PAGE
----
The Hellcat Pro is what Five Ten calls their "aggressive all-mountain riding and downhill shoe." The SPD shoe features a DWR synthetic upper designed to repel water and keep your feet dry. There is a lace closure and then a protective velcro strap that also adds in some support.
The C4 rubber sole provides Five Ten's classic grip, and the area around the cleat has a hard plastic lining for durability. The compression-molded EVA midsole adds support and a dual-density TPU shank dampens vibrations. The footbed is an orthopedic style, providing additional support and padding for the foot. The Hellcat Pro retails for $180 USD.
Five Ten Hellcat Pro Details
• Clipless / SPD specific
• DWR synthetic upper
• Lace closure with velcro strap
• Colors: black
• Weight: 560 grams (per shoe, size 10)
• MSRP: $180 USD
The Hellcat Pro is Five Ten's top-of-the-line clipless mountain bike shoe. The name isn't new, but the shoe itself has been completely re-designed. Greg Minnaar races in the Hellcat Pro and was very involved in figuring out what needed to change to make the new shoe better than the previous version.
The upper part of the shoe now has a full wrap-around toe box to provide additional protection. There is a tougher compound for the sole - Five Ten's C4 rubber, and the area where the cleat rests and engages into the pedal has been reinforced with a harder plastic for durability. The upper is said to be more breathable, better ventilated, and more element resistant to help keep your feet comfortable and dry. The strap that was a common source of complaint about the old model, with frequent tears, has been re-worked and reinforced along with the heel cup of the shoe.
The lowers of the shoe are designed to be directionally flexible in places, making them comfortable to walk in while also having the rigidity and support needed on the pedals. There is a compression-molded EVA foam layer that is designed to be supportive and cushion hard impacts, along with impact-resistant foam in the toe box to guard against rock kicks. In place of the worthless foam footbeds that many shoes, including Five Ten, have historically come with, they've gone with a full-on orthopedic style footbed that actually provides support and cushioning.
The orthopedic insoles provide extra support for the bottom of your foot and the new, reinforced strap helps hold everything together and keep laces out of the way.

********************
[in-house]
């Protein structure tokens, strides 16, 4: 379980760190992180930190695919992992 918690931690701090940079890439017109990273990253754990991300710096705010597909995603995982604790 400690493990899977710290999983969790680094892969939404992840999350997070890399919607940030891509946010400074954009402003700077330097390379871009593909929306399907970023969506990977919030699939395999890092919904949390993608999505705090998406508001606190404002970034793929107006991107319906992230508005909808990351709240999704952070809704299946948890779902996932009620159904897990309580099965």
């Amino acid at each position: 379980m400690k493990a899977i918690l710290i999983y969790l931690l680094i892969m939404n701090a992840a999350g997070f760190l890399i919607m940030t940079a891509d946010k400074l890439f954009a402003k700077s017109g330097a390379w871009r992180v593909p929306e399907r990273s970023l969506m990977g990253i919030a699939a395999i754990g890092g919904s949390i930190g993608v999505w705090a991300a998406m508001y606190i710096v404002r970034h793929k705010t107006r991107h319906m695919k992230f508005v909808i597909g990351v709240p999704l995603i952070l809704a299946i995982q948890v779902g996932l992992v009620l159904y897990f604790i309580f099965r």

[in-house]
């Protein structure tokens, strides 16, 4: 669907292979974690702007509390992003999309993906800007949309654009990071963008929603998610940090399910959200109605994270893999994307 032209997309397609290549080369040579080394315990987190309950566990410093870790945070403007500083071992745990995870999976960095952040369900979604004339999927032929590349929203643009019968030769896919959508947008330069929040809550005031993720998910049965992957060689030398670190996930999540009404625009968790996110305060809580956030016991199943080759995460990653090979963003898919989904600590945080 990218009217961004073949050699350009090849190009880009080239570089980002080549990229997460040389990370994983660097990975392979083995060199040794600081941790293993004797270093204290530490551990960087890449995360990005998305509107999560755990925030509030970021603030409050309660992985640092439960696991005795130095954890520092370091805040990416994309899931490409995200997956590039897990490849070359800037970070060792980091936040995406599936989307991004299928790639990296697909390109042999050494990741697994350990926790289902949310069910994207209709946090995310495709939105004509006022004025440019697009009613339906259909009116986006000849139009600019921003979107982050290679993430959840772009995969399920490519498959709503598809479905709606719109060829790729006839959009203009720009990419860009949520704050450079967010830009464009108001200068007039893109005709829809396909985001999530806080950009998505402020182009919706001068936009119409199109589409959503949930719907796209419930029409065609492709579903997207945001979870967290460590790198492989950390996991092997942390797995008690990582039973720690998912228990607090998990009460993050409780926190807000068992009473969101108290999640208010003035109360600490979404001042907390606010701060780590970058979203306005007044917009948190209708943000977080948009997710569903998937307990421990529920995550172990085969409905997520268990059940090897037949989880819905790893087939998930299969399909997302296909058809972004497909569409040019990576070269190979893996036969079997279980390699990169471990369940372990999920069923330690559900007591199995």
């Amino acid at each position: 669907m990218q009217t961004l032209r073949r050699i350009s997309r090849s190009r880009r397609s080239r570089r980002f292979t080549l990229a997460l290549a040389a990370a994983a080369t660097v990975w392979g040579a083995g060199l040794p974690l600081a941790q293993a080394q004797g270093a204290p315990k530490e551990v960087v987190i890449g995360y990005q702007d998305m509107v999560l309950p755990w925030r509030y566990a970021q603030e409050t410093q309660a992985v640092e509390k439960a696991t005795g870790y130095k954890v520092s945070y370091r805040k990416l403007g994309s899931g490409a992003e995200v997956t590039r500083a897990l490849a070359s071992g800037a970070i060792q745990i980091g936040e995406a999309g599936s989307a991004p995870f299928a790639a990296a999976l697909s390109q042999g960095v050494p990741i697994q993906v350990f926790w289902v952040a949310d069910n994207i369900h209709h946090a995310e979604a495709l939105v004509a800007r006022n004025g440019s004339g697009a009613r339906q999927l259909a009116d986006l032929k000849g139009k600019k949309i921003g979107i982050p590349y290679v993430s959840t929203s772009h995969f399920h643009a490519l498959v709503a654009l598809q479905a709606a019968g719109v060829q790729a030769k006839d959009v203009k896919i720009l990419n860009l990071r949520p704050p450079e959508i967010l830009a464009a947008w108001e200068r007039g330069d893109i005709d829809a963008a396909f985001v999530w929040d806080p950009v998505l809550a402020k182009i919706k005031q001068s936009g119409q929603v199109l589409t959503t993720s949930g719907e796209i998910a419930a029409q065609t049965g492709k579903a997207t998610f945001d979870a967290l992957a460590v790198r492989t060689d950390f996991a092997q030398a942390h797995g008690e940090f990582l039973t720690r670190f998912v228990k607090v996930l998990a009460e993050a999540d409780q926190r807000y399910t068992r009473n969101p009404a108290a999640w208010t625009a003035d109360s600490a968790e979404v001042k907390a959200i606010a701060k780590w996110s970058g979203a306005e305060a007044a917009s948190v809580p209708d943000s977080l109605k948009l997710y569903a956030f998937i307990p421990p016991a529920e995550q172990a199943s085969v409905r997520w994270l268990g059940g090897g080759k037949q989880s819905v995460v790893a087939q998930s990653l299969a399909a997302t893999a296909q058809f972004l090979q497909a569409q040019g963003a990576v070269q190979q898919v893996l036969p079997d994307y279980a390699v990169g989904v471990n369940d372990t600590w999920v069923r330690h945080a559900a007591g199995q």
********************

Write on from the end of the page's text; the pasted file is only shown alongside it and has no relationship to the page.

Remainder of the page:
I've had a mixed relationship with Five Ten shoes over the years. While I have had a few pairs last longer than I would ever imagine and the only reason I tossed them was the funk from multiple seasons of riding, I have had others that fell apart on the third ride. In recent years, I believe that Five Ten has really stepped up their game and their latest generation of shoes is much more durable, better fitting, and better constructed.
These shoes are in no way the lightest clipless shoes, but for many riders what they offer in protection, durability, and comfort is going to be worth the weight penalty. They fit snugly to the pedals and create a good connection with the bike. Five Ten has shims that you can add between your cleat and shoe to tailor how snug the pedal-shoe interface is, making for an easy way to fine-tune things to your liking. The shoe really does fit well and is one of the more comfortable shoes I've put on.
Five Ten's claim of having a lot of support while riding and then also being able to walk in the Hellcats holds true. They are supportive, but not too stiff on the pedals, and were easy to walk and hike around in. The Hellcat Pro strikes a good balance between being stiff enough for long rides, whiles still maintaining enough flexibility for off the bike comfort.
Stitching on the lace junction was messy from the start but hasn't further deteriorated.
When I pulled the shoes out of the box, brand new, the stitching that mates the lace system to the liner was extremely sloppy and appeared to be unraveling. After a couple months of use, it's still intact and everything is still holding together. This seems more like a quality control issue than anything else, and I'm curious to see if it continues to hold up after a full season of riding.
The Hellcats aren't the lightest shoe. They do a good job of keeping muck and water off when it hits but when the Hellcats are submerged in water, as frequently happens, they become pretty heavy. They are better than previous Five Ten shoes when it comes to drying out and not becoming a total brick, but if it's going to be raining or there are river crossings on my ride, they aren't the shoes I would pick.Pinkbike's Take